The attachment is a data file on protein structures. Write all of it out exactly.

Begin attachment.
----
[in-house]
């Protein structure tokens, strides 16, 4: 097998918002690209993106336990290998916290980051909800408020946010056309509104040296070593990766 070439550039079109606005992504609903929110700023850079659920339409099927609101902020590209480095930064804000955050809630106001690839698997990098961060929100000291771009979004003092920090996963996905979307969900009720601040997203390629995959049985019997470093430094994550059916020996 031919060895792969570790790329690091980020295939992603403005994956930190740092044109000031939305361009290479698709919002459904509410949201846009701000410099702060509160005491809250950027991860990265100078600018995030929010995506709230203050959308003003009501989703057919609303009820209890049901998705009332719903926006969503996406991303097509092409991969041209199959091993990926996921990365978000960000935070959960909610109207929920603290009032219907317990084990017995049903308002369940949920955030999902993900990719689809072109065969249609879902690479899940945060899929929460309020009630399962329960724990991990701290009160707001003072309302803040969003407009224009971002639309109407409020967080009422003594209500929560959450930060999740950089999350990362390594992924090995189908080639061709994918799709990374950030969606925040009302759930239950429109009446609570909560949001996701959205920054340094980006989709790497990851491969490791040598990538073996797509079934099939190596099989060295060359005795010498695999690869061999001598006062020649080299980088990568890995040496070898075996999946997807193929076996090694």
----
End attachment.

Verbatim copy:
[in-house]
């Protein structure tokens, strides 16, 4: 097998918002690209993106336990290998916290980051909800408020946010056309509104040296070593990766 070439550039079109606005992504609903929110700023850079659920339409099927609101902020590209480095930064804000955050809630106001690839698997990098961060929100000291771009979004003092920090996963996905979307969900009720601040997203390629995959049985019997470093430094994550059916020996 031919060895792969570790790329690091980020295939992603403005994956930190740092044109000031939305361009290479698709919002459904509410949201846009701000410099702060509160005491809250950027991860990265100078600018995030929010995506709230203050959308003003009501989703057919609303009820209890049901998705009332719903926006969503996406991303097509092409991969041209199959091993990926996921990365978000960000935070959960909610109207929920603290009032219907317990084990017995049903308002369940949920955030999902993900990719689809072109065969249609879902690479899940945060899929929460309020009630399962329960724990991990701290009160707001003072309302803040969003407009224009971002639309109407409020967080009422003594209500929560959450930060999740950089999350990362390594992924090995189908080639061709994918799709990374950030969606925040009302759930239950429109009446609570909560949001996701959205920054340094980006989709790497990851491969490791040598990538073996797509079934099939190596099989060295060359005795010498695999690869061999001598006062020649080299980088990568890995040496070898075996999946997807193929076996090694």